In the Boston Bruins elimination post, I noted the team’s goaltending conundrum coming into the summer: Tuukka Rask is a restricted free agent while Tim Thomas is scheduled to enter the last year of his contract. ESPN Boston’s Jimmy Murphy has a bold prediction about how the Bruins will react to that scenario.
“My prediction now: Tim Thomas traded in off-season,” – Murphy’s Tweet.
When reading such a Tweet, I think of two things a) my advice to the Bruins to avoid trading Thomas before the 2010-11 season and b) the surprisingly similar scenario between Roberto Luongo and Cory Schneider in Vancouver.
The former point shows that the question has been floating around pretty much since Rask started to really make Toronto Maple Leafs fans grimace about him being traded. The latter holds some weight for a few reasons.
Rask = Schneider?
For one, both Schneider and Rask need new deals, which means that both the Bruins and Canucks probably know that they can’t afford to keep their “goalies of the future” under their expensive franchise guys much longer. It’s interesting to note the parallels between the two scenarios as Rask and Schneider allowed their respective clubs to rest expensive starters before the 2011 playoffs, yet now both teams are out after the first round.
Potential diminishing returns
While Canucks fans have essentially turned on Luongo (and his long contract), trading Thomas would have a lot to do with his age (he just turned 38 on April 15) and the fact that his contract is almost up. One might lazily equate Thomas’ potential departure to Peyton Manning giving way to Andrew Luck; if the Bruins decide to go with youth over a bigger resume, then Rask would win out.
Of course, Thomas hasn’t undergone scary neck surgeries and was still quite good this season, so making this move might even be bolder than the Indianapolis Colts parting ways with a legend.
So let’s roll out the questions: how likely would it really be to see Boston move a guy who won them the 2011 Stanley Cup? Would they be wise to go younger in net while also getting something for Thomas? Perhaps they should consider swapping him at the trade deadline, instead? Fire away in the comments.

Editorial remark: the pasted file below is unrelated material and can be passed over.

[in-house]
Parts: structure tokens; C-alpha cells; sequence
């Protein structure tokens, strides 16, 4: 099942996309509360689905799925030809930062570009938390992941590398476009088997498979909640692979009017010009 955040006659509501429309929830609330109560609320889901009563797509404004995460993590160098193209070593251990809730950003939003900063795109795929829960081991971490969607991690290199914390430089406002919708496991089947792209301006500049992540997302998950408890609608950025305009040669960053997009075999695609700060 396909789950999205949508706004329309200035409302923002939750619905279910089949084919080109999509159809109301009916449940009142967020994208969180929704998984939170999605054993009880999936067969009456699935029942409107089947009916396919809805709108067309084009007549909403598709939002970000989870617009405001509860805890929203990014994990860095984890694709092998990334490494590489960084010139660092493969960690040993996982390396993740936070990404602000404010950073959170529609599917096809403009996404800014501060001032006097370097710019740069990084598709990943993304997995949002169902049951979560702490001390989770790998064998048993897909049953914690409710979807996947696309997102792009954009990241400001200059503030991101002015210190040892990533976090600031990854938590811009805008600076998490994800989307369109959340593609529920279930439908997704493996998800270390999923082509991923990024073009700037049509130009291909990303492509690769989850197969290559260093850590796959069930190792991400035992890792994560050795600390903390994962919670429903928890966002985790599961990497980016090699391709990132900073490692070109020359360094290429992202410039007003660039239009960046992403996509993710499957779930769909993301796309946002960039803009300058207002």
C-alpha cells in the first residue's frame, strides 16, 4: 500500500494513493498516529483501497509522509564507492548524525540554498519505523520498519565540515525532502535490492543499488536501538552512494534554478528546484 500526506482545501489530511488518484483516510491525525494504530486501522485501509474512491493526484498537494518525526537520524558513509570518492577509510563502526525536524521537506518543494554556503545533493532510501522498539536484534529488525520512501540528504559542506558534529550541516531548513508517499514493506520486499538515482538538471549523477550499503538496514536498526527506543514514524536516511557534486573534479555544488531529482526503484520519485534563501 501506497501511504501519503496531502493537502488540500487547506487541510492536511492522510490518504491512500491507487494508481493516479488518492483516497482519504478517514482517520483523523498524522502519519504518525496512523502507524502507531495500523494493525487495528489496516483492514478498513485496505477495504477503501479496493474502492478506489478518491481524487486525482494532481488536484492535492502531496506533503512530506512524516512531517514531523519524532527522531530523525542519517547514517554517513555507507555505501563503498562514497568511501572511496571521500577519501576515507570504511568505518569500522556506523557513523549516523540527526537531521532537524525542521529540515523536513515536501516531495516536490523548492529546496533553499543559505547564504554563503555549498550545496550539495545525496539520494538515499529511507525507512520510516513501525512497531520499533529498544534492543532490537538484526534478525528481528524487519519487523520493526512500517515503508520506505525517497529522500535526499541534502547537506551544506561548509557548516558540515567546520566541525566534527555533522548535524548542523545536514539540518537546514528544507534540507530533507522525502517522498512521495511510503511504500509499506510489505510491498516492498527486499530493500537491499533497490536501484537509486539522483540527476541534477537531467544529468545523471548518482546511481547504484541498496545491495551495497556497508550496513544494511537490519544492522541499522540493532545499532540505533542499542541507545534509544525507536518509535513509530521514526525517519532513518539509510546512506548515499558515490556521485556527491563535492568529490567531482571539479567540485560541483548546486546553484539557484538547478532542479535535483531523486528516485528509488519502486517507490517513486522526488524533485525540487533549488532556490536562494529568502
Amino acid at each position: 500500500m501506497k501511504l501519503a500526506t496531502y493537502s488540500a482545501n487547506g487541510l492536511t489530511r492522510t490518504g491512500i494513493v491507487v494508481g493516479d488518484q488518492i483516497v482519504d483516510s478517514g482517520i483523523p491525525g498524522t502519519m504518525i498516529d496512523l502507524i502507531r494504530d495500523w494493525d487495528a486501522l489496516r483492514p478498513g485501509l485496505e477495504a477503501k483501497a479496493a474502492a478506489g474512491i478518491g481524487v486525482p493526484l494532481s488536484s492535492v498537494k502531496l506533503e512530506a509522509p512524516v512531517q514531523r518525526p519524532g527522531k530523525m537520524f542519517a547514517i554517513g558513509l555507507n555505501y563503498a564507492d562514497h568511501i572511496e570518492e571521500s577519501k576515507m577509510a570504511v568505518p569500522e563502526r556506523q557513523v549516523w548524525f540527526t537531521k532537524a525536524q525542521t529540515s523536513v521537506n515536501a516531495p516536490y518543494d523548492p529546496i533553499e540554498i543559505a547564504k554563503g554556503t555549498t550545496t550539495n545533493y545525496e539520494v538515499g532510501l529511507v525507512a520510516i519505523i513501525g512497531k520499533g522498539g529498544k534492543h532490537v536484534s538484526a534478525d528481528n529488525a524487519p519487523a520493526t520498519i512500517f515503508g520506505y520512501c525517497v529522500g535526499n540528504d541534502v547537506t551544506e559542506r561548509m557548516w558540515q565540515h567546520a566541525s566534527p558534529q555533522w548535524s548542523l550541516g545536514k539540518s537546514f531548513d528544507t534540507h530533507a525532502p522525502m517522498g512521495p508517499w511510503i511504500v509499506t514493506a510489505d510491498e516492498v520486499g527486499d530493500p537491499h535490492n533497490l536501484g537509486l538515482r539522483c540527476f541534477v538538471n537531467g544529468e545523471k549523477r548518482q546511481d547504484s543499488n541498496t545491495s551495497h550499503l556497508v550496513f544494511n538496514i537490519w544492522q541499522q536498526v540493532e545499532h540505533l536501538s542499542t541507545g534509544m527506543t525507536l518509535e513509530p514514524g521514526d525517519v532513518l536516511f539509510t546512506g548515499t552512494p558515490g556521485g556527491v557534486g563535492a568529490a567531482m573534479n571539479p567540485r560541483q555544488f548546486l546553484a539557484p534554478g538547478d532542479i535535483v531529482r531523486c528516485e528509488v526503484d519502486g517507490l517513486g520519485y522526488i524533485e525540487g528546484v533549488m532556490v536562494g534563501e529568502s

Last night, we asked: What is wrong with the San Jose Sharks?
Well, a day later, with the Sharks looking to avoid a sixth straight loss, the struggle continues.
After a blowout loss last night against the Dallas Stars, the Sharks have fallen behind the Nashville Predators by a score of 2-0 after the opening period.
Colton Sissons opened the scoring for Nashville.
It didn’t get any better for the Sharks.
Roman Josi walked right around Brent Burns, hitting the cross bar with his shot. Cody McLeod was right there for the tap-in to increase Nashville’s lead.
Anxious times right now for the Toronto Maple Leafs.
Facing the Buffalo Sabres and looking to extend their winning streak, Curtis McElhinney took over in net for Toronto to begin the second period.
Adding to the situation was the fact Frederik Andersen, who started the game, was reportedly not on the bench when the teams came back out following the intermission.
And now we know why. The Leafs have announced Andersen suffered an upper-body injury and will not return.
Andersen faced 16 shots in the opening period, making 14 saves.
The Maple Leafs are third in the Atlantic Division with 85 points.
Barring a miraculous barrage of goals in the final stretch of games, Alex Ovechkin very likely won’t hit the 50-mark this season.
Now 31 years old, there has been talk that this could be the beginning of the decline for Ovechkin.
But on Saturday, he scored the 30th goal of his season, letting that famous Ovechkin shot rip from his favorite spot on the power play.
For Ovechkin, that’s 12 straight seasons with at least 30 goals scored. He has been consistently prolific since joining the league in 2005-06. He’s an elite player, as everyone has known for years, and he once again joined elite company with this latest goal.
Per the Capitals, Ovechkin joins Mike Gartner and Wayne Gretzky — he was good — as the only three players in NHL history to score at least 30 goals in each of their first 12 seasons in the league.
Patrick Sharp‘s difficult season is now over.
The Dallas Stars announced on Saturday that the 35-year-old forward will undergo hip surgery on Tuesday. The recovery time, according to the club, is between four and five months.
Sharp is in the final year of a five-year contract with a $5.9 million cap hit, per CapFriendly
“We are going to get the surgery done and let him heal. He’s going to train and let’s take a look at him,” said Stars GM Jim Nill, per NHL.com. “We’ve had conversations. If he comes back, he wants it to be Dallas. He thinks he’s a Dallas Star.”
Not only has Sharp dealt with injuries on the ice, but he is dealing with a personal matter off it.
From the Dallas Morning News:
But in battling through two concussions, hip pain, and his dad’s fight with leukemia, Sharp has shown significant fortitude. The Dallas chapter of the Professional Hockey Writers Association nominated Sharp Saturday as its candidate for the Bill Masterton Trophy, given each season to a player who displays the attributes of perseverance, sportsmanship and dedication to hockey.
“It shows what kind of person he is and what kind of hockey player and leader he is,” said Stars captain Jamie Benn. “I think that’s why he’s a winner at every level he’s played at. I think that’s why he’s a great leader for this team and a great guy for a lot of these young guys to look up to.”
Sharp was first sidelined with a concussion in October. He was then placed on injured reserve with another concussion in December.
He has been held to just 48 games, with eight goals — his lowest total since the lockout-shortened season — and 18 points.